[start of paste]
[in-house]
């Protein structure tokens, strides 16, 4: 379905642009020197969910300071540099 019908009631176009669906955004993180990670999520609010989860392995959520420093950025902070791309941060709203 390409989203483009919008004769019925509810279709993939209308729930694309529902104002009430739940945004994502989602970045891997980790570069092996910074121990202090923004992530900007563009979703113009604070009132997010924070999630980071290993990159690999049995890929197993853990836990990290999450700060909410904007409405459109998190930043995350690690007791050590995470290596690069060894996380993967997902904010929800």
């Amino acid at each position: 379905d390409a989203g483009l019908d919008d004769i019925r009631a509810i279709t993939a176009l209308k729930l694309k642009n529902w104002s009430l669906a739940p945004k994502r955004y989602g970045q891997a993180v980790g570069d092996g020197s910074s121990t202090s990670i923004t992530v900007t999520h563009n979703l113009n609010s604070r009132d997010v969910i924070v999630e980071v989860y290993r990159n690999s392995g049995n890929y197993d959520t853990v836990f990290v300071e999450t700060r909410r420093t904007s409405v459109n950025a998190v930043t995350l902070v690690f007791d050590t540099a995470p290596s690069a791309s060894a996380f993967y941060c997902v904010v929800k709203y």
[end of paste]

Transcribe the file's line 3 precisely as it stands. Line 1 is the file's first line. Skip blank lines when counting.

């Amino acid at each position: 379905d390409a989203g483009l019908d919008d004769i019925r009631a509810i279709t993939a176009l209308k729930l694309k642009n529902w104002s009430l669906a739940p945004k994502r955004y989602g970045q891997a993180v980790g570069d092996g020197s910074s121990t202090s990670i923004t992530v900007t999520h563009n979703l113009n609010s604070r009132d997010v969910i924070v999630e980071v989860y290993r990159n690999s392995g049995n890929y197993d959520t853990v836990f990290v300071e999450t700060r909410r420093t904007s409405v459109n950025a998190v930043t995350l902070v690690f007791d050590t540099a995470p290596s690069a791309s060894a996380f993967y941060c997902v904010v929800k709203y």